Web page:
|Hicklin v. Orbeck
565 P.2d 159, reversed. BRENNAN, J., delivered the opinion for a unanimous Court.
[ Brennan ]
Hicklin v. Orbeck
APPEAL FROM THE SUPREME COURT OF ALASKA
Appellants, at least five of whom are not residents of Alaska, challenged in state court the constitutionality of the "Alaska Hire" statute (which was enacted professedly for the purpose of reducing unemployment within the State) that requires that all Alaskan oil and gas leases, easements or right-of-way permits for oil and gas pipelines, and unitization agreements contain a requirement that qualified Alaska residents be hired in preference to nonresidents. The trial court upheld the statute. The Alaska Supreme Court affirmed except for that part of the Act that contained a one-year durational residency requirement, which it held invalid.
1. The invalidation of the one-year durational residency requirement does not moot the case, since a controversy still exists between the nonresident appellants, none of whom can qualify as "residents" under the statutory definition, and the appellees, state officials. Those appellants thus have a continuing interest in restraining the statutory discrimination favoring state residents. P. 523.
2. Alaska Hire violates the Privileges and Immunities Clause of Art. IV, § 2. Pp. 523-534.
(a) Though the Clause "does not preclude disparity of treatment in the many situations where there are perfectly valid independent reasons for it," it "does bar discrimination against citizens of other States where there is no reason for the discrimination beyond the mere fact that they are citizens of other States." Toomer v. Witsell, 334 U.S. 385, 396. See also Mullaney v. Anderson, 342 U.S. 415. Pp. 524-526.
(b) Even under the dubious assumption that a State may validly alleviate its unemployment problem by requiring private employers within the State to discriminate against nonresidents, Alaska Hire cannot be upheld, for the record indicates that Alaska's unemployment was not attributable to the influx of nonresident job-seekers, but rather to the fact that a substantial number of Alaska's jobless residents were unemployed either because of lack of education and job training or because of geographical remoteness from job opportunities. Employment of nonresidents threatened to deny jobs to residents only to the extent that jobs for which untrained residents were being prepared might be filled [p519] by nonresidents before the residents' training was completed. Moreover, even if a showing was made that nonresidents were "a peculiar source of the evil," Toomer v. Witsell, supra at 398, at which Alaska Hire was aimed, the statute would still be invalid, for its discrimination against nonresidents does not bear a substantial relationship to the "evil" that they are said to present, since statutory preference over nonresidents is given to all Alaskans, not just those who are unemployed. Pp. 526-528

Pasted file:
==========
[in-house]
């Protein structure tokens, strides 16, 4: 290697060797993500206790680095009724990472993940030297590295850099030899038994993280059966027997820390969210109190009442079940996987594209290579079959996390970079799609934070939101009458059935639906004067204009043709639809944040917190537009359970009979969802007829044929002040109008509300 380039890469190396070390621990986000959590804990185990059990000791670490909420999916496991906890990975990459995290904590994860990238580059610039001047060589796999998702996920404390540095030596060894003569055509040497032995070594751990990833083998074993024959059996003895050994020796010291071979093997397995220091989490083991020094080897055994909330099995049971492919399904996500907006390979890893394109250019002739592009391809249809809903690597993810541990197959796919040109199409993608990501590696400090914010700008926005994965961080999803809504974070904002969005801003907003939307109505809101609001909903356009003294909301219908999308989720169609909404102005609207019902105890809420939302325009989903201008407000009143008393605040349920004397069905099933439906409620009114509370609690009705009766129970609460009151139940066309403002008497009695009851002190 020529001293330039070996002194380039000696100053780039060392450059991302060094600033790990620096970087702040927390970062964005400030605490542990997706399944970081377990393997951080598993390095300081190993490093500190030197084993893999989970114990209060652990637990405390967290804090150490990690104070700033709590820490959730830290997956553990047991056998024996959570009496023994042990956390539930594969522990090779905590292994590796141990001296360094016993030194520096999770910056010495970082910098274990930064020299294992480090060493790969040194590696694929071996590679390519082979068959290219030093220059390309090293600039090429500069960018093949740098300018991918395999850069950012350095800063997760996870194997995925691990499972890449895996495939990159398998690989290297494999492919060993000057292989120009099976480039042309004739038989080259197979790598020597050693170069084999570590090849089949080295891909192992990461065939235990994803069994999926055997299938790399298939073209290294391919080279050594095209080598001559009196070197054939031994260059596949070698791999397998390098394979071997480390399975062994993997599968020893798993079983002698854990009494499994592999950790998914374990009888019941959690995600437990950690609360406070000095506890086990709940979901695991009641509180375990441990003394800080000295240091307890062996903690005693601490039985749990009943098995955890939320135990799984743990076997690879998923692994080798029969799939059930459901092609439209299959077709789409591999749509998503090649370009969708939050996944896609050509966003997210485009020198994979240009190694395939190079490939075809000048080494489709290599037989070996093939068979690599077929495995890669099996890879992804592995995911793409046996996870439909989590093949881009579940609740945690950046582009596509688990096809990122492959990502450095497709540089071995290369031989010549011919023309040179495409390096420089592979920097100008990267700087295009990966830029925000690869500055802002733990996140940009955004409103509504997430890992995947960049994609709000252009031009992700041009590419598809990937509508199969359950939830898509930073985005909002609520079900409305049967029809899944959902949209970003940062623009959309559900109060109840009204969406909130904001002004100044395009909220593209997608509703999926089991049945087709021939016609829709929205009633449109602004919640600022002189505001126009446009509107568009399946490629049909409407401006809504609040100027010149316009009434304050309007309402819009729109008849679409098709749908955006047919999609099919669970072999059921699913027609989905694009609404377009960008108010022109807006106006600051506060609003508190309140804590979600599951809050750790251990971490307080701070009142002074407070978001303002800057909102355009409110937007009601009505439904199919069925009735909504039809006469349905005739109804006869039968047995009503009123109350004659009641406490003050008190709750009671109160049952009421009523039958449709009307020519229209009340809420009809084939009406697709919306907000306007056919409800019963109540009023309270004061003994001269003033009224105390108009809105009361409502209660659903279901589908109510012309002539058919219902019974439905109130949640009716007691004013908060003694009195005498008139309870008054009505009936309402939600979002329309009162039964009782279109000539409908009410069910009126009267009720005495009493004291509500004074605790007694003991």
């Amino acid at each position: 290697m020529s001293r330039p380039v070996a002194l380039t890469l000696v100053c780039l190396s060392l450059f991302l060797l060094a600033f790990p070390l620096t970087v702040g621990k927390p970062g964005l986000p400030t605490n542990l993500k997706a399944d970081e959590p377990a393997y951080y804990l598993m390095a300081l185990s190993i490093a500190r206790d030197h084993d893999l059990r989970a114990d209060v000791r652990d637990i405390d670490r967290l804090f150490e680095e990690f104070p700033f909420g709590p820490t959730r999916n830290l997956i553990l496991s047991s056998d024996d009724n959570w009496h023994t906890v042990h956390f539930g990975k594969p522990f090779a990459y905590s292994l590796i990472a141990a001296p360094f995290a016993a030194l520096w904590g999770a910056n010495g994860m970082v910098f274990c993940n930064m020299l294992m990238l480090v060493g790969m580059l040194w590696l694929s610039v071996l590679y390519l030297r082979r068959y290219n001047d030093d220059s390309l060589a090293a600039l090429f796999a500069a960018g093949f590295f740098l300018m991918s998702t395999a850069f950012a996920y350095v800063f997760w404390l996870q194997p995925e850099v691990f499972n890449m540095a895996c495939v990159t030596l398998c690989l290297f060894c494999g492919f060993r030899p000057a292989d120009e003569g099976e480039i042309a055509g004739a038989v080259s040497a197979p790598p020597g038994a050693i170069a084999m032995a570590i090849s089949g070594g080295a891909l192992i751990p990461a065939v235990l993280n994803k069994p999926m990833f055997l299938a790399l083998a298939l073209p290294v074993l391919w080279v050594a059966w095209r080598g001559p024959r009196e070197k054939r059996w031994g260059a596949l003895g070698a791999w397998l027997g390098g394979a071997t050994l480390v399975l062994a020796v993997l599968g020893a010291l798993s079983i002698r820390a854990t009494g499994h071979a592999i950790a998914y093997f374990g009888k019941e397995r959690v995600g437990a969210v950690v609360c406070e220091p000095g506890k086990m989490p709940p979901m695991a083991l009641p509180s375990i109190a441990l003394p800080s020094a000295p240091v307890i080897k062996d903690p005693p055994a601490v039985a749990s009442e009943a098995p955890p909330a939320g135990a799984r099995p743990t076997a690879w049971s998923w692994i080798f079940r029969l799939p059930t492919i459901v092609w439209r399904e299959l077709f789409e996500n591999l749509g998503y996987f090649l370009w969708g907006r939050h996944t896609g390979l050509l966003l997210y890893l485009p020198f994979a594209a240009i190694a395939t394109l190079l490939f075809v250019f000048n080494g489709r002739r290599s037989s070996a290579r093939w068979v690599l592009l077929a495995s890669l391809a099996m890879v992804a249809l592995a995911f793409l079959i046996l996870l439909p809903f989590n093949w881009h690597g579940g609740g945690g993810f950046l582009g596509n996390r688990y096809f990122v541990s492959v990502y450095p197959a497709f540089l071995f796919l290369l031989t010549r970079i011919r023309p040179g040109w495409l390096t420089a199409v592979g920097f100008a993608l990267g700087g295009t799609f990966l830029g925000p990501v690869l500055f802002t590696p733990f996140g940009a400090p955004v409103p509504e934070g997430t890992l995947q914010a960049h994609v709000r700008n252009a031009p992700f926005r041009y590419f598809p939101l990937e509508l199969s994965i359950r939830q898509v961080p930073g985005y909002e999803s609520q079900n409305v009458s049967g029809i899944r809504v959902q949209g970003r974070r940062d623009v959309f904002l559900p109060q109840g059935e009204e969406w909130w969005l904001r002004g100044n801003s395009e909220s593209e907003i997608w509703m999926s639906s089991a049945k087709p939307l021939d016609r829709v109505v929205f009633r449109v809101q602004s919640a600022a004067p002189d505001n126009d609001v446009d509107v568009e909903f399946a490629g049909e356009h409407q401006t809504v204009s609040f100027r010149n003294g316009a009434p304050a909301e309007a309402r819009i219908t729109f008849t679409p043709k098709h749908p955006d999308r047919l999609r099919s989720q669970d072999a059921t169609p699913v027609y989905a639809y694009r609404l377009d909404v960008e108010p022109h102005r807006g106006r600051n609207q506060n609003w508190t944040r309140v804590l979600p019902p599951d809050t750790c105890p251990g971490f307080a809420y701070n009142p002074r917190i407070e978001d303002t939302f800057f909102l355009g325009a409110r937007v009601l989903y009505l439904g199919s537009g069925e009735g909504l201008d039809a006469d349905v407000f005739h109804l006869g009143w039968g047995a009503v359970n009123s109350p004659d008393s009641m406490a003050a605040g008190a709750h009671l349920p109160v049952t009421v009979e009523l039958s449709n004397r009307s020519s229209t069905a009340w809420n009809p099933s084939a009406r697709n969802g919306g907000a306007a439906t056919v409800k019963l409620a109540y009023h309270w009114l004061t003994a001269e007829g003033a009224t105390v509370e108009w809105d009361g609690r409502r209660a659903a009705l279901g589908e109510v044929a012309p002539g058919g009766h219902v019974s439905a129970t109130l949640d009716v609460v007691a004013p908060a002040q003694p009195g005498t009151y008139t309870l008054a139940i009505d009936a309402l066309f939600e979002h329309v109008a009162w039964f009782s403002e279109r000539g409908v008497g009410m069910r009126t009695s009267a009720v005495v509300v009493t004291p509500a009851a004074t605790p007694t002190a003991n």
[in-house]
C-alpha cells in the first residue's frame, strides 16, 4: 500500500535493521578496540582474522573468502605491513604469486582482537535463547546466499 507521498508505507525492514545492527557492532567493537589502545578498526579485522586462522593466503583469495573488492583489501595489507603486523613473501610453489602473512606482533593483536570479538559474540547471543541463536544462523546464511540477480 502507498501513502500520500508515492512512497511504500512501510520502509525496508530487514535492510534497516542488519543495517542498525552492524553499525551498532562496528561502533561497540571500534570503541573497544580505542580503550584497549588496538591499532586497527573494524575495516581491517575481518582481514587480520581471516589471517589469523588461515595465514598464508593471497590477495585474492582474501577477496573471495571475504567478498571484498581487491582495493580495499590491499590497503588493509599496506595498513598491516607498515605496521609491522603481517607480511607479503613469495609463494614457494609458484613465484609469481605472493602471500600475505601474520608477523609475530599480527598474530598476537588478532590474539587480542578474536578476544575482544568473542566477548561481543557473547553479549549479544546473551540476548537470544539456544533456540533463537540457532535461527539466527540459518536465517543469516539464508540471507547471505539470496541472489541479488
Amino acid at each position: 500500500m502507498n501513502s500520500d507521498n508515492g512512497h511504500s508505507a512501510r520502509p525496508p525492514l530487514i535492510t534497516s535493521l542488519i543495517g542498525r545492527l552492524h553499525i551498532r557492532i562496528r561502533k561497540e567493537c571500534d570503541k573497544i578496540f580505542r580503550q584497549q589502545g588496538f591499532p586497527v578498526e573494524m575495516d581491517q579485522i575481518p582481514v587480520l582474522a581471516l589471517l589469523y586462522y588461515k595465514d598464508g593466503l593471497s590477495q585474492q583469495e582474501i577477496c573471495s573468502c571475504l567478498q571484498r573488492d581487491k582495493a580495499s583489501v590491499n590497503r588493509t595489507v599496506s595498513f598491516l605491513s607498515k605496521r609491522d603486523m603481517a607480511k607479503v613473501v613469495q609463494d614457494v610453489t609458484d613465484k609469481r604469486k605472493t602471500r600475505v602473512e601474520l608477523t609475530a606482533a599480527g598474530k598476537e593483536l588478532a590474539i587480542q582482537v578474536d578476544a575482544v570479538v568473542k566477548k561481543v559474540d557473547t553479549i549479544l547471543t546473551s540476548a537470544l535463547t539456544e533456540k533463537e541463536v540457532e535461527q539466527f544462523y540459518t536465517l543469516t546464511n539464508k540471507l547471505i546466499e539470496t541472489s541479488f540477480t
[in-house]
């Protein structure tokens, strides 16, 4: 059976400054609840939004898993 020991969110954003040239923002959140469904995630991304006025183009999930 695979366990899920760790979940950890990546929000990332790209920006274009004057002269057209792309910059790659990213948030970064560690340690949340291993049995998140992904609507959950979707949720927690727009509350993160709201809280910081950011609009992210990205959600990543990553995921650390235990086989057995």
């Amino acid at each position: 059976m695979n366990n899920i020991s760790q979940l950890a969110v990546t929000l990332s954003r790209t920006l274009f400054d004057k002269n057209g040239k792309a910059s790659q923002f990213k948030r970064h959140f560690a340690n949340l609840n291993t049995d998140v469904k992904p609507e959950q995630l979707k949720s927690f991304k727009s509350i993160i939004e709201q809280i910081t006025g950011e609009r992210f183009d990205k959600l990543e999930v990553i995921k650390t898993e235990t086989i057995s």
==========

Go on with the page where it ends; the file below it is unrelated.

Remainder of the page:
(c) Alaska's ownership of the oil and gas that are the subject matter of Alaska Hire constitutes insufficient justification for the statute's pervasive discrimination against nonresidents. Alaska Hire's reach includes employers who have no connection with the State's oil and gas, perform no work on state land, have no contractual relationship with the State, and receive no payment from the State; and the Act's coverage is not limited to activities connected with the extraction of Alaska's oil and gas. Pp. 528-531.
(d) The conclusion that Alaska Hire cannot withstand constitutional scrutiny is fortified by decisions under the Commerce Clause that circumscribe a State's ability to prefer its own citizens in the utilization of natural resources found within its borders but destined for interstate commerce. West v. Kansas Natural Gas, 221 U.S. 229; Pennsylvania v. West Virginia, 262 U.S. 553; and Foster Packing Co. v. Haydel, 278 U.S. 1. The oil and gas upon which Alaska hinges its discrimination are bound for out-of-state consumption and are of profound national importance, while the breadth of the discrimination mandated by Alaska Hire transcends the degree of resident bias that Alaska's ownership of the oil and gas can justifiably support. Pp. 531-534.
565 P.2d 159, reversed. BRENNAN, J., delivered the opinion for a unanimous Court. [p520]